Please use this identifier to cite or link to this item: https://doi.org/10.48548/pubdata-985
Resource typeDissertation
Title(s)Social Actor or Technology? Experimental Studies on the Perception of Chatbots Versus Humans and Their Implications for Anthropomorphic Chatbot Design
DOI10.48548/pubdata-985
Handle20.500.14123/1029
CreatorSeitz, Lennart  0000-0003-0070-0309 (Institut für Management & Organisation (IMO), Leuphana Universität Lüneburg  02w2y2t16)
RefereeBekmeier-Feuerhahn, Sigrid  1020691549
Loschelder, David  0000-0001-5818-0559  1167419588
Germelmann, Claas Christian  0000-0002-8581-3101
AdvisorBekmeier-Feuerhahn, Sigrid  1020691549
Other contributorsGohil, Krutika
AbstractAdvancements in AI and natural language processing have enabled chatbots to engage in highly human-like conversations. Additionally, many chatbots are intentionally equipped with various social cues, such as human avatars, to further enhance their human-like appearance. While most existing research highlights the social and beneficial perception of humanized chatbots, this thesis critically examines potential limitations. Through three empirical papers applying both qualitative and quantitative methods, this thesis demonstrates that users typically enter chatbot interactions with computer-like cognitive schemas, leading to different expectations compared to interactions with humans. For instance, users might expect chatbots to respond quickly, objectively, and without emotion. Social cues that clearly conflict with these expectations (e.g., empathetic expressions or response delays) can have adverse effects on central outcome dimensions like perceived authenticity, perceived usefulness, trust, and usage intentions. However, results provide evidence that these effects are moderated by individual and contextual factors, such as the user's inherent tendency to anthropomorphize chatbots. This thesis thus contributes to the ongoing debate on the (non-)social nature of chatbots by providing numerous theoretical insights and practical implications for anthropomorphic chatbot design. It also outlines future research directions and discusses emerging ethical challenges related to AI and chatbots, considering their societal impact and the potential rapid obsolescence of research findings.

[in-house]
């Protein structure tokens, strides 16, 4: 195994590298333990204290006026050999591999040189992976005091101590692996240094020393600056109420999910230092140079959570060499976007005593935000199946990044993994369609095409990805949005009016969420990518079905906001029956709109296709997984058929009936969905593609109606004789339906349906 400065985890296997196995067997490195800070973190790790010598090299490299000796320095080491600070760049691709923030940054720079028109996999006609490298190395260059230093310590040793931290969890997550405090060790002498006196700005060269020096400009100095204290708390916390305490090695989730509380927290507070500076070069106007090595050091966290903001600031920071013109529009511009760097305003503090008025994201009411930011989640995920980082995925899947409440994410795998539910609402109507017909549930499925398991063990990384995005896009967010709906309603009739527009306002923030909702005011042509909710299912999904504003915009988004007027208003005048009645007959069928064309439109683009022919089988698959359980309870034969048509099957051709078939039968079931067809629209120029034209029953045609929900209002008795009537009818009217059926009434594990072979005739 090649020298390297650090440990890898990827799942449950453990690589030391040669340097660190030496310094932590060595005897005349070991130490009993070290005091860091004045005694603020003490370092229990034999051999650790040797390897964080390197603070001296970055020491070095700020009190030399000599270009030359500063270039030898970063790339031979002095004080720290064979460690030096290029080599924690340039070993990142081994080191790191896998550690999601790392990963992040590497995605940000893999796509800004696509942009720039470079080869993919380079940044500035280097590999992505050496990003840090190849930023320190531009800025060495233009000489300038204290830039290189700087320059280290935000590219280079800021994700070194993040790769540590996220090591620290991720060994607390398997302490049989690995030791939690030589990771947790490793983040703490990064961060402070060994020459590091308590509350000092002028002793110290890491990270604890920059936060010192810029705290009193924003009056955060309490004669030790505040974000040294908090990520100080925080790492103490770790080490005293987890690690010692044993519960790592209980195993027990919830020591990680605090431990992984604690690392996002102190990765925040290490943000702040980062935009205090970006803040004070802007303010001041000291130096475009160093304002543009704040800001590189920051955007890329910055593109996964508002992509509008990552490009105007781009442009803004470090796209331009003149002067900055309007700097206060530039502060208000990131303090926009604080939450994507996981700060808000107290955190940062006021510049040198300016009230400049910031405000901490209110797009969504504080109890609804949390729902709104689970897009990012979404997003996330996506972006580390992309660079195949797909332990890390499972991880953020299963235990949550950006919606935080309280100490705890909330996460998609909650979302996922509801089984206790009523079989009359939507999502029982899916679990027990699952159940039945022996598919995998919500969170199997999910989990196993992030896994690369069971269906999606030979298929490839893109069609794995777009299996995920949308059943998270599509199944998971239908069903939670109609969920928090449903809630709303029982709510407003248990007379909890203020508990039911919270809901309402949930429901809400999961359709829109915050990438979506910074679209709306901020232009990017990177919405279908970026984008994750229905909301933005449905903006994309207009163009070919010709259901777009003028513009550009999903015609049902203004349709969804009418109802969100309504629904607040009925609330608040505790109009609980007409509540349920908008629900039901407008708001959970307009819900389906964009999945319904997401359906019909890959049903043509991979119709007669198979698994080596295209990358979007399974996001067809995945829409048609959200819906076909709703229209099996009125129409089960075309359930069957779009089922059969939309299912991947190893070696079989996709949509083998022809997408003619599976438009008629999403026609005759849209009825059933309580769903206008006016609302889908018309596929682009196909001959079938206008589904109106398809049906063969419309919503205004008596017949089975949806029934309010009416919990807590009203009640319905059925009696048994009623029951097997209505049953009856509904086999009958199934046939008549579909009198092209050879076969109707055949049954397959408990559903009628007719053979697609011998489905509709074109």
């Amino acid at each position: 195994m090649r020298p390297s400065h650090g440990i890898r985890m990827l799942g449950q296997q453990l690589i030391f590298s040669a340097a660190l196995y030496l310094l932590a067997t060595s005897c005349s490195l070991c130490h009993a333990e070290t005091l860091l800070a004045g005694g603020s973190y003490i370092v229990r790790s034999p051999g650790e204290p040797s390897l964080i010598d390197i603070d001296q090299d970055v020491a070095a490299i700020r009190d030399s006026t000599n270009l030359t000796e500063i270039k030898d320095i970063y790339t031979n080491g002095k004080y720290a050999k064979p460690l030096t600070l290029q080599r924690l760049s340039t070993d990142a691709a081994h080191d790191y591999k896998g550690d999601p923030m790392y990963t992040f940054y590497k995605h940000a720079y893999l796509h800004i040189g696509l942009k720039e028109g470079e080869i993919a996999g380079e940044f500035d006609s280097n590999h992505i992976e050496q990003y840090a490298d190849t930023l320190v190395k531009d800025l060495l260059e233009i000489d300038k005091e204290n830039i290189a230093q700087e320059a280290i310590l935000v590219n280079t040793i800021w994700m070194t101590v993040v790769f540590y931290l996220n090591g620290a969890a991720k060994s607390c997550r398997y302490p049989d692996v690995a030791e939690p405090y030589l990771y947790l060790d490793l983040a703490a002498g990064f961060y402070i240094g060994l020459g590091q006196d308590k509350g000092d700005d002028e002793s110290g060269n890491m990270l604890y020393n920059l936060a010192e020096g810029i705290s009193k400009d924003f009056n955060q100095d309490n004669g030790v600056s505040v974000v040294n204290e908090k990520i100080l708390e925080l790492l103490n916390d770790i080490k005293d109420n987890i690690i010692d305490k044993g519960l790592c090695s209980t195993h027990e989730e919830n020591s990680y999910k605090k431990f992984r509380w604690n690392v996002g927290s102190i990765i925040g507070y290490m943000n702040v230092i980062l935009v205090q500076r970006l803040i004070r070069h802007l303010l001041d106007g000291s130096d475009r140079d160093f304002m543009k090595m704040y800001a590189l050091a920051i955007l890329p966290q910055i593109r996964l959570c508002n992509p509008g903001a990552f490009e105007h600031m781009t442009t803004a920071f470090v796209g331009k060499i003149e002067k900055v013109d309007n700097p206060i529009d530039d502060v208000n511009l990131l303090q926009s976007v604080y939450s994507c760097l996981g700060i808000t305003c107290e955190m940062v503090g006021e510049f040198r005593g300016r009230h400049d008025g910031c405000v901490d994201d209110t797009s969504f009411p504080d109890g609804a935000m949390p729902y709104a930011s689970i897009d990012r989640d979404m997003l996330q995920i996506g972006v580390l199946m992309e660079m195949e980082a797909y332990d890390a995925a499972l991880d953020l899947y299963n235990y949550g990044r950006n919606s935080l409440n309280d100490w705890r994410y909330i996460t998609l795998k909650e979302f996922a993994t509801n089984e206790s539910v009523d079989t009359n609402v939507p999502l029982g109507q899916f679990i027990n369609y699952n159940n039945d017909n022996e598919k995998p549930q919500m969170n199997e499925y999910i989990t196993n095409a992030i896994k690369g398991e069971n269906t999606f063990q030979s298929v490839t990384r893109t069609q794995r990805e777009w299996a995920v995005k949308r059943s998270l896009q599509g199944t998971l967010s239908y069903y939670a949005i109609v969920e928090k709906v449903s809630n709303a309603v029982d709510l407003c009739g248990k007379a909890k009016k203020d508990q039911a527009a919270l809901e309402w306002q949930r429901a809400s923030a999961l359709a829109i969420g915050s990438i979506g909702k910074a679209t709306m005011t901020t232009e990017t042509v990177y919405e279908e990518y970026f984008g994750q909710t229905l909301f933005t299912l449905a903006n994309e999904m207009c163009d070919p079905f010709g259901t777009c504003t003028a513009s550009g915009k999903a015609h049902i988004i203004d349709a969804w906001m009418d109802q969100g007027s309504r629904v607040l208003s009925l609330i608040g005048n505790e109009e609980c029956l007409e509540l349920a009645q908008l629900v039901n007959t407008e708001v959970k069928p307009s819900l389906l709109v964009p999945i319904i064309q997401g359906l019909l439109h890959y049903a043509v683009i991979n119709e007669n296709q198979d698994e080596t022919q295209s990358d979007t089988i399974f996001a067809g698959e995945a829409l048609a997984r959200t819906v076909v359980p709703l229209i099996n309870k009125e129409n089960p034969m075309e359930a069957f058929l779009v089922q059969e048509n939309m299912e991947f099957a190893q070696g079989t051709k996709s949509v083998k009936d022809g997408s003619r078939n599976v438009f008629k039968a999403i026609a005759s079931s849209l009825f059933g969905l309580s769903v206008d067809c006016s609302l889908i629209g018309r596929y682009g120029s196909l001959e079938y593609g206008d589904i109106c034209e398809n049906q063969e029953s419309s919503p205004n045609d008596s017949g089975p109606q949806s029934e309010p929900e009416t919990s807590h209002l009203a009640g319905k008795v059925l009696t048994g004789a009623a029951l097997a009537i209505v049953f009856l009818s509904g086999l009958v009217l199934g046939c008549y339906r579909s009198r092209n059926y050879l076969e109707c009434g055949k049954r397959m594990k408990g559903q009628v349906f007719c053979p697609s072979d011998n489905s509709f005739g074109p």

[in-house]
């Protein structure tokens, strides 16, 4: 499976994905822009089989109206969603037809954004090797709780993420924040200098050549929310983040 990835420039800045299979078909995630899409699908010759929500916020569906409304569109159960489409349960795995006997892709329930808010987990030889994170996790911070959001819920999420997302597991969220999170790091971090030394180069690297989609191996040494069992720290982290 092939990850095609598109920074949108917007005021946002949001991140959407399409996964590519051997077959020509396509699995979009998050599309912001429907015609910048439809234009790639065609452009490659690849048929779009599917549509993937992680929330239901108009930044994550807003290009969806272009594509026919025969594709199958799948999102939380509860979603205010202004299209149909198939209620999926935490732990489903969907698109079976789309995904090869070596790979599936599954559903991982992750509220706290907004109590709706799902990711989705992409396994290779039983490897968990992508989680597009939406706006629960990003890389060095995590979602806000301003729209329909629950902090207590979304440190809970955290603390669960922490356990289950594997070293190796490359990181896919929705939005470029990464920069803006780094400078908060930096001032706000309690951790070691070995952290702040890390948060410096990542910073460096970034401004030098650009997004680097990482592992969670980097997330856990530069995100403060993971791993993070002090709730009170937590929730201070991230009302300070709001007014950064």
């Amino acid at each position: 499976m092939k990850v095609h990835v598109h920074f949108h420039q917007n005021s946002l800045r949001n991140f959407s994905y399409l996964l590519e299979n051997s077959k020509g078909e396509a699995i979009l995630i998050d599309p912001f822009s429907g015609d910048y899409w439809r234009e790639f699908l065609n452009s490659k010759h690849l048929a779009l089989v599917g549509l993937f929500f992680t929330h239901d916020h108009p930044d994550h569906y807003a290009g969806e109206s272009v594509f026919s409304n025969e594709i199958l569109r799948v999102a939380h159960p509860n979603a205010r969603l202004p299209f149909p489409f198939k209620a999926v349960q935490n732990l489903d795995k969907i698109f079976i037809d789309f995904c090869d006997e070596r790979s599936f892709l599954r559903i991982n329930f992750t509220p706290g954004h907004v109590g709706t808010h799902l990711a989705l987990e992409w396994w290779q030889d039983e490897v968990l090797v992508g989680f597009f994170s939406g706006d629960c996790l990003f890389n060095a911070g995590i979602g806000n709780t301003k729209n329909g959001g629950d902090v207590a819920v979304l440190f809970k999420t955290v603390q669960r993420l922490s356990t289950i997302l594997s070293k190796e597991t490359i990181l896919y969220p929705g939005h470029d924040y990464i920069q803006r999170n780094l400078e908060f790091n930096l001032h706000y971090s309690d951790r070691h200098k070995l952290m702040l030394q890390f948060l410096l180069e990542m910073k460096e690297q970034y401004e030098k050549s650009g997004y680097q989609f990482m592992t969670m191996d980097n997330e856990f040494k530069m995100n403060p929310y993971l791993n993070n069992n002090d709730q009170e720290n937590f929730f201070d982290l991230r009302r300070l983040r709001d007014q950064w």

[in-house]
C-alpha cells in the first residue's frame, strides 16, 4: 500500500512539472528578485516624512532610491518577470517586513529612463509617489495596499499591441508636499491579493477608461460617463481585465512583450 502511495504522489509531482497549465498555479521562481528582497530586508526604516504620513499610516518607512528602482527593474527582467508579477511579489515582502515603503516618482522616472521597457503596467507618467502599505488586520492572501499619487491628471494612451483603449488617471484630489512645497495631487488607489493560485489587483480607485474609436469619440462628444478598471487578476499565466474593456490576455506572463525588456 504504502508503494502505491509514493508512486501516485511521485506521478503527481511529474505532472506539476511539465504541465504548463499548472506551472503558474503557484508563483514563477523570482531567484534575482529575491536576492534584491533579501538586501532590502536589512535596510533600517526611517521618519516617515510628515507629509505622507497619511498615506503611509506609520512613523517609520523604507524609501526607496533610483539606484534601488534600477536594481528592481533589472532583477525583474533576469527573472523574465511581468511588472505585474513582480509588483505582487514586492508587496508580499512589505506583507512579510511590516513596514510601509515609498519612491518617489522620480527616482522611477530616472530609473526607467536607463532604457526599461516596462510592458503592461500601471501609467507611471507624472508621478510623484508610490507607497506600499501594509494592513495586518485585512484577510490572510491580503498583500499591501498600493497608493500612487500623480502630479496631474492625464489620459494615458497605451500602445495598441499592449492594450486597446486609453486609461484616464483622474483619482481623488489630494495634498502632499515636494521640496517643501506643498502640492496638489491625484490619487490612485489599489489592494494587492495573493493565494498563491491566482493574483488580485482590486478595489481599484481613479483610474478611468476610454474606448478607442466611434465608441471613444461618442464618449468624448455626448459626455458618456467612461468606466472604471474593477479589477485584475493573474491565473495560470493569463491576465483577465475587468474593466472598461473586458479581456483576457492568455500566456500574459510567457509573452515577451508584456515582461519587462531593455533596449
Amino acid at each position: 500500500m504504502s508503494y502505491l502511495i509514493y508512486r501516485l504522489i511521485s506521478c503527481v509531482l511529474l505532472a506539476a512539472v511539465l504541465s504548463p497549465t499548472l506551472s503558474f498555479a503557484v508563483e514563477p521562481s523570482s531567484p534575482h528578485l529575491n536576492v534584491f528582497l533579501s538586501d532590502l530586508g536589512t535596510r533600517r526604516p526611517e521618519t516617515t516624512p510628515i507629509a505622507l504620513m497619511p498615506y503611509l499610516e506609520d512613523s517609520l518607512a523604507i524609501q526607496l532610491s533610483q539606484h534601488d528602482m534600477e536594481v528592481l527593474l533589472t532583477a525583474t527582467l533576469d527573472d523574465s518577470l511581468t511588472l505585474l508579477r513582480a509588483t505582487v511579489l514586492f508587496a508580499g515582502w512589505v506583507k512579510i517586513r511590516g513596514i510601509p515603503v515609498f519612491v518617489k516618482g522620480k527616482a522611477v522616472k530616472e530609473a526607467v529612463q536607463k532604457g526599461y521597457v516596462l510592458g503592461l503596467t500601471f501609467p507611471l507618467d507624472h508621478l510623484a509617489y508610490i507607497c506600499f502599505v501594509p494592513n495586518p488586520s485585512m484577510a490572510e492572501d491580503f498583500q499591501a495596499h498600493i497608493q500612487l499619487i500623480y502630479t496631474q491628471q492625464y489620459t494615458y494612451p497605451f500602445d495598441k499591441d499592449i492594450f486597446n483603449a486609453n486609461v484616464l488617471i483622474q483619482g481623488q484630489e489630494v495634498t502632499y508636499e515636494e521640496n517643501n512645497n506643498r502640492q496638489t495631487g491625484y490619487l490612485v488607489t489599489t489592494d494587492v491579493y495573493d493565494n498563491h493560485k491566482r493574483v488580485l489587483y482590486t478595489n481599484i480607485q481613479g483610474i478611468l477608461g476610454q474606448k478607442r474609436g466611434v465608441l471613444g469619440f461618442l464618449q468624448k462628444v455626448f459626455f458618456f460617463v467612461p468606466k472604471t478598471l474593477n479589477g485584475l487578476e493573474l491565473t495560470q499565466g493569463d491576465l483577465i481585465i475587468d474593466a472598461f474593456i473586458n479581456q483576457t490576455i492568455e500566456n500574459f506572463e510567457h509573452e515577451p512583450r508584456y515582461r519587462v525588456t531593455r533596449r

LanguageEnglish
KeywordsChatbot; Artificial Intelligence; Dialogue System; Conversational Agent; Anthropomorphism; Social Response Theory
Date of defense2024-05-27
Year of publication in PubData2024
Publishing typeFirst publication
Date issued2024-06-17
Creation contextResearch
Granting InstitutionLeuphana Universität Lüneburg
Published byMedien- und Informationszentrum, Leuphana Universität Lüneburg
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